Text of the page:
4. The proposal recognizes that the central city needs accessibility improvements, as defined by the Grid 3.0 Plan, with roadway adjustments (no expansions), pedestrian and bicyclist improvements, and transit improvements. But the proposal only generates $16M to contribute to those changes, only 10% of what is needed.
  5. The proposal is very specific about the 20 roadway projects, providing road segments and costs, but does not provide even a list of alternative mode investments. The proposal states, “Alternative modes facilities costs included in the TDIF are described later in this chapter,” but that information is missing. I guess the consultants writing the proposal did not consider these important enough to detail.

So, how could this proposal be improved?

  1. Fund maintenance of existing roadways impacted by new development, to bring them up to a pavement condition that can handle the increased traffic.
  2. Use the central city as a model for the entire city. Investments throughout the city should prioritize walking, bicycling, transit, and roadway reconfiguration. There may be rare instances when a very large development does require additional roadway capacity, but the list of 20 roadway expansion projects is grossly excessive. These expansions would induce additional traffic and congestion as additional trips not related to the new development fill up the capacity that has been funded by the development and should be available to the development.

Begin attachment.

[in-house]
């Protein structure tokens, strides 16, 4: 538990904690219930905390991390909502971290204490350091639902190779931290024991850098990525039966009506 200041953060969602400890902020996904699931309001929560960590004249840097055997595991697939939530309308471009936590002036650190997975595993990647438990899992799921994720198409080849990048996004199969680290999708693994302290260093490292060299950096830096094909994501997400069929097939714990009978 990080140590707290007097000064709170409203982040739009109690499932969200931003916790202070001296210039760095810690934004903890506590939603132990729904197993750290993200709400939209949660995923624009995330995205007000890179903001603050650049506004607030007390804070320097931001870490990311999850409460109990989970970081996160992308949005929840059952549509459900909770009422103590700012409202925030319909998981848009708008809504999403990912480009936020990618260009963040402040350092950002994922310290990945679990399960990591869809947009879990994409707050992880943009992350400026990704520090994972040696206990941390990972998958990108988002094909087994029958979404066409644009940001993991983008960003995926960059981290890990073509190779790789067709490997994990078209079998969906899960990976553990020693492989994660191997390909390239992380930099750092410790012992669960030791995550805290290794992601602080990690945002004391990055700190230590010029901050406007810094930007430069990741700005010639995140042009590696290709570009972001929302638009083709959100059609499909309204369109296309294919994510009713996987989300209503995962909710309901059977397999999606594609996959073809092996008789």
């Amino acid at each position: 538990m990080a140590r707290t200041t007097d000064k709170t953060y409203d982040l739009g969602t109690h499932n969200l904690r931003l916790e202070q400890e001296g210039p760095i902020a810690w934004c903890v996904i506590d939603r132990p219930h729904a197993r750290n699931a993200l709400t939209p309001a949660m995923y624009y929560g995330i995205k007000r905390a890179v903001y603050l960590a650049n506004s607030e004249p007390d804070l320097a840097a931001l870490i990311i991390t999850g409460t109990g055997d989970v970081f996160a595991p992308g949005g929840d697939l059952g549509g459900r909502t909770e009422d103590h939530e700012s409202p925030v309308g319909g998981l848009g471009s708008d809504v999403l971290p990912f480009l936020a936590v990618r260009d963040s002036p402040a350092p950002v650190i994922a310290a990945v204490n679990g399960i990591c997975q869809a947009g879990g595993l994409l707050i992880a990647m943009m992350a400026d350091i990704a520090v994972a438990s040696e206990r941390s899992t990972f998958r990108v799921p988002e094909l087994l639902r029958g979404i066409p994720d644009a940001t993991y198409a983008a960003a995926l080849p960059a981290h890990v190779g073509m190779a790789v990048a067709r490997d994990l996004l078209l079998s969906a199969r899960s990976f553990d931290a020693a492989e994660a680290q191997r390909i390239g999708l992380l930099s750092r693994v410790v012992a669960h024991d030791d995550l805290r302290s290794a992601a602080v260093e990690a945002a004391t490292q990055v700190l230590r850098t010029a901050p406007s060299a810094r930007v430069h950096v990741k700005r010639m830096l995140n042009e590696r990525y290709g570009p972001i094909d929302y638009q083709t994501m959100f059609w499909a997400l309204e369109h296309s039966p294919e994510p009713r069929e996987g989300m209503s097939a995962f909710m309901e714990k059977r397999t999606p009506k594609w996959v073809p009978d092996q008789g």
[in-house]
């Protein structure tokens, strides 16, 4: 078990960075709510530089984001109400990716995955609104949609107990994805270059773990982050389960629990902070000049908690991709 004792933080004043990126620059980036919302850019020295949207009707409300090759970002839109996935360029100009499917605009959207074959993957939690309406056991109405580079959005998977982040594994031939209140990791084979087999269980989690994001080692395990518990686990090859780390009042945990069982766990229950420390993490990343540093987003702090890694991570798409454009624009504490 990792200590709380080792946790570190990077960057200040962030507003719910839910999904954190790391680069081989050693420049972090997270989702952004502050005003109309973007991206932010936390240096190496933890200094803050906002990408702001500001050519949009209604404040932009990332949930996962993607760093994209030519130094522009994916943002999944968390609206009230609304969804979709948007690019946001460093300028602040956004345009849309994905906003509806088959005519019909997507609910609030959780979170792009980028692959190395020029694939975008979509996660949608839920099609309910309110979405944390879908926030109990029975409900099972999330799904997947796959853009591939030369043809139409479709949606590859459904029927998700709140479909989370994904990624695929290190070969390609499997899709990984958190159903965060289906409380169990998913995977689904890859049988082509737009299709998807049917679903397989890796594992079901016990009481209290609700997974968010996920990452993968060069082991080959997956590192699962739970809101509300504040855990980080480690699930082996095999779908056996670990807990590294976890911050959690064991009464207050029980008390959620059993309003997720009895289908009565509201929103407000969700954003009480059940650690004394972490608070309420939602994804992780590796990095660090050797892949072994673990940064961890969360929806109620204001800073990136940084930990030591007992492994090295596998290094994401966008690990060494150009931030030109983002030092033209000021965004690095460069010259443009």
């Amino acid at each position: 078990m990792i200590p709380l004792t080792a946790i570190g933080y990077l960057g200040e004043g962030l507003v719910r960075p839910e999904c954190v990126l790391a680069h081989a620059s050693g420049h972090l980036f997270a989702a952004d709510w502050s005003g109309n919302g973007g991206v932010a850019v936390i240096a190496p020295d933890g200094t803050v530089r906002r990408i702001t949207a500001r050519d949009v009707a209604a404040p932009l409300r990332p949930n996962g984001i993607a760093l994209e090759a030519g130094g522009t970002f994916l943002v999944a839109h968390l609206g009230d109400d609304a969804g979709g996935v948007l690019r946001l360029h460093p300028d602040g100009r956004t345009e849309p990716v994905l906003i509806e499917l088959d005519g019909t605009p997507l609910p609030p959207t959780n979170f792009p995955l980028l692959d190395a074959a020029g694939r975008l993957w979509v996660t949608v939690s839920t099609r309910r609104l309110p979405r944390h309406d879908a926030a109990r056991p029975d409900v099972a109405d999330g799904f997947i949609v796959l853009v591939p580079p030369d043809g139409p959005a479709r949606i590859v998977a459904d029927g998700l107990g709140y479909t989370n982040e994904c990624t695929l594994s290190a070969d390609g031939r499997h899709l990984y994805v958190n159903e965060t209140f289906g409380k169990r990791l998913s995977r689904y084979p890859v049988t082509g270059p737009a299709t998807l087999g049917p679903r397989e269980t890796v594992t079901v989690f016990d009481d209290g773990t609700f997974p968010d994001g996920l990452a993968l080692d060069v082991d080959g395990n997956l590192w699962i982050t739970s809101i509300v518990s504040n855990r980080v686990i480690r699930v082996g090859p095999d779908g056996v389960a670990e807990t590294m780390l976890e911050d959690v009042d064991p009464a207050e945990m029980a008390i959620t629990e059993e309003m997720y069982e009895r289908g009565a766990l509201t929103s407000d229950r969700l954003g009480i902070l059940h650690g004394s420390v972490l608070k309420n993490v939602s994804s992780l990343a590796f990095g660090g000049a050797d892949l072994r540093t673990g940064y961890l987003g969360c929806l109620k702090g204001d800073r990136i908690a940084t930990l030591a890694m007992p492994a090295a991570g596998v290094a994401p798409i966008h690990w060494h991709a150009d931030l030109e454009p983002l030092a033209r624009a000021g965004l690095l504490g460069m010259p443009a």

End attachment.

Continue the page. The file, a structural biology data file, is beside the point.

3. Remove parking minimums throughout the city, and require that all parking provided in new development be unbundled, in other words, not free. Free parking generates additional trips, removal of free parking minimizes trips.
  4. Invest fees in improved bus service. The central city does identify some rail transit improvements, but so far as I can tell, there was never any consideration of increasing capacity in the central city and entire city by increasing the frequency of bus service or adding routes. This, despite the fact the the SACOG MTP/SCS depends so heavily on increased transit use to mitigate the greenhouse gas emissions (GHG) contribution of motor vehicles.
  5. Reduce (though not eliminate) the impact fee paid for developers providing services such as transit passes for residents, on-site car sharing service, secure bicycle parking, and lockers and showers for bicycling employees. By encouraging residential development and the other ten types of development to reduce or eliminate motor vehicle ownership and use, the need for roadway expansion can be reduced or eliminated.

These are steps being taken by many cities in the United States to not only mitigate the impact of development, but to use infill development as a tool for achieving overall livability goals. Sacramento has taken some small steps in this direction, such as removing parking minimums from the central city, but it is time to take some big steps, and the TDIF is an excellent opportunity.